In 1926, Mary Engelhard Van Cleave’s parents bought the building that later became the .
Van Cleave, who with two of her daughters watched the , was born on the second floor a year after her parents' purchase. Back then, the building was home to a tavern called Engelhard’s and Manchester Road was a dirt road.
“I loved the tavern business. It was so much fun,” she said. “My dad was bootlegging first. It was just a little bitty building." She said that little building was later moved to Hanley and Brentwood to become an ice cream stand.
She bought the place with her husband, John Van Cleave ("Van"), who tended the bar for her dad, Fred Engelhard. They ran it until 1974.
“We had dinners for the Lions Club, the dining room would be on the first floor, and then they’d go down to the rathskeller and have their meeting.” That basement bar is now in Van Cleave’s house on Cecelia Avenue.
Van Cleave's four daughters grew up in the home above the tavern.
One of them, Judy Chiodini, reflected on life above Engelhard's.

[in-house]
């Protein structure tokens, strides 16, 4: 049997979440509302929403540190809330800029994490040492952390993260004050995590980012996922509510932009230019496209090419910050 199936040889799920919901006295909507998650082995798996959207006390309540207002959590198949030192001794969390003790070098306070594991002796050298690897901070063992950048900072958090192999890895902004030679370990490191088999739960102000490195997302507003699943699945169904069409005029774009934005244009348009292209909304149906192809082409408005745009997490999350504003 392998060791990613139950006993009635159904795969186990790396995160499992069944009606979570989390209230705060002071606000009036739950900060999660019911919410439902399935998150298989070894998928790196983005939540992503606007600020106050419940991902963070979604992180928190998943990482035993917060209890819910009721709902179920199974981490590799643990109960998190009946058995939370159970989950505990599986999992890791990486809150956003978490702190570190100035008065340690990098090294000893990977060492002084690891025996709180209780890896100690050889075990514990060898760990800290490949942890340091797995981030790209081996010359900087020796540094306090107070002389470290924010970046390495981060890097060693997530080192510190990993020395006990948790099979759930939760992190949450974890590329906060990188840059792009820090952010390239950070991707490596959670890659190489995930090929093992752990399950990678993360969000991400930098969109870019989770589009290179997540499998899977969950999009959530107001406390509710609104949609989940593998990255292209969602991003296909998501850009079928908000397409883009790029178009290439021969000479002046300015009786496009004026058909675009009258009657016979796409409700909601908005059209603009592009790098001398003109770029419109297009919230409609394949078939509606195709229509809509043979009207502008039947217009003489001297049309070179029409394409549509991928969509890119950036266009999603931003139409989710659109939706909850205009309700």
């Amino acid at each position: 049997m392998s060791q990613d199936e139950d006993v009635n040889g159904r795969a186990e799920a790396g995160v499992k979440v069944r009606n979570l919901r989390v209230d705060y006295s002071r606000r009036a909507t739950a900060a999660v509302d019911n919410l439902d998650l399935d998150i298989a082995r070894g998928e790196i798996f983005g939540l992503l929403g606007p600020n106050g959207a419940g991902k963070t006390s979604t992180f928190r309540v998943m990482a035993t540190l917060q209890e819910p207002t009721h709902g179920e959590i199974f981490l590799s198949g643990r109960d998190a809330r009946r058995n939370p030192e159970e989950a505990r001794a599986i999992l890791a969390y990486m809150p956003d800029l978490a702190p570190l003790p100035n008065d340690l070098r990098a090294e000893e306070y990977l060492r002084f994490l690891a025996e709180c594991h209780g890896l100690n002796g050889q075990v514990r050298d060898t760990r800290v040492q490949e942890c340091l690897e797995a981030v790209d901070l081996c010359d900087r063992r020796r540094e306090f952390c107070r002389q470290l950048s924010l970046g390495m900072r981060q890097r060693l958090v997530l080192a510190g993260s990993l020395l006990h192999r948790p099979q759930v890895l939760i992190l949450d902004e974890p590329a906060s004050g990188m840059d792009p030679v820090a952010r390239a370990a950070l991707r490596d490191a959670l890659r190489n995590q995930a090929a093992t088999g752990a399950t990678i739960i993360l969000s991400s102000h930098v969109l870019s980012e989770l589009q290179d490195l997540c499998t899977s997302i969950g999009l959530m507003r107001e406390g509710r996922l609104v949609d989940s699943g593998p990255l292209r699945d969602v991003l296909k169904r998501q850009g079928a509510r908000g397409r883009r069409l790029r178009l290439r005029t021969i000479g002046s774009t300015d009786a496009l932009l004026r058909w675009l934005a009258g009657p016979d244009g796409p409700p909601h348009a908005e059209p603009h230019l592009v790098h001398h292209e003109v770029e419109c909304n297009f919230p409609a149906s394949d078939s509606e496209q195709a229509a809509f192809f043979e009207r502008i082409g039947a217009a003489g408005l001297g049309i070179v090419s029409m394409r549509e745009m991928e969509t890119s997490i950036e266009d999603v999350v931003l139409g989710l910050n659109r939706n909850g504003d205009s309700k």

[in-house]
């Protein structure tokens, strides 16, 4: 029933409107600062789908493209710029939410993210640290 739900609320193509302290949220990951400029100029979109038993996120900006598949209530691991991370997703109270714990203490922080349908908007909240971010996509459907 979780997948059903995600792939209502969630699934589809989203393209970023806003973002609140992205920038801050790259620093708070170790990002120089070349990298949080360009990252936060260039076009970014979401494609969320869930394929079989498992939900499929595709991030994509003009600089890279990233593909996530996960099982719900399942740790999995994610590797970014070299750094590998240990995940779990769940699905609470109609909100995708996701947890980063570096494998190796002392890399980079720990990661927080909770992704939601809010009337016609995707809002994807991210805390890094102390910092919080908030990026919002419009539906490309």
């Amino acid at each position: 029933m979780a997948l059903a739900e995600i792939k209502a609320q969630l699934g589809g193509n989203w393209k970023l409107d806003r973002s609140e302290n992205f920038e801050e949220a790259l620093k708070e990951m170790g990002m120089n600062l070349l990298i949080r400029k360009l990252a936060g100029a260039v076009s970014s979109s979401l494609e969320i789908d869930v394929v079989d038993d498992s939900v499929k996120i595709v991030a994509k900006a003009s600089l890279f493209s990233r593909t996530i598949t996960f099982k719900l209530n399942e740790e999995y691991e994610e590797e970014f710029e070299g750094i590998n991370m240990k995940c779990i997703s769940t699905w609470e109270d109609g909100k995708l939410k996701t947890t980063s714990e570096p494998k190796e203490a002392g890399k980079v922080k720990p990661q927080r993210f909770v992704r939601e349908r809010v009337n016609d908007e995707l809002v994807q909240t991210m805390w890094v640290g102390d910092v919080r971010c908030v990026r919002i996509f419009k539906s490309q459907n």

She and her sisters never had a hard time finding a date when they told boyfriends they lived above the local tavern, she said.
“The hard thing was, when you had a new boyfriend, and you’d say there’s three doors (to the building), and invariably they’d go into the tavern door,” she said.
“I had my first kiss at that front door,” Chiodini said.
Her sister, Bonnei Luttbeg, said the four sisters were born in consecutive years, so when they were 14, 15, 16 and 17-years-old they were all dating at the same time.
"We had designated spots to sit with our boyfriend, there were so many of us," she said.
Jan Stapf's husband, Charlie, tended bar for Van Cleave in the 1950s and 60s. She was there with Van Cleave and her daughters on Friday morning.
“For Halloween, they’d set up a long table for us in the back, and the parents would all stand there and drink, and all of us kids would eat popcorn and peanuts after we trick-or-treated," she said. "We got a soda from the bar. That was a big deal.”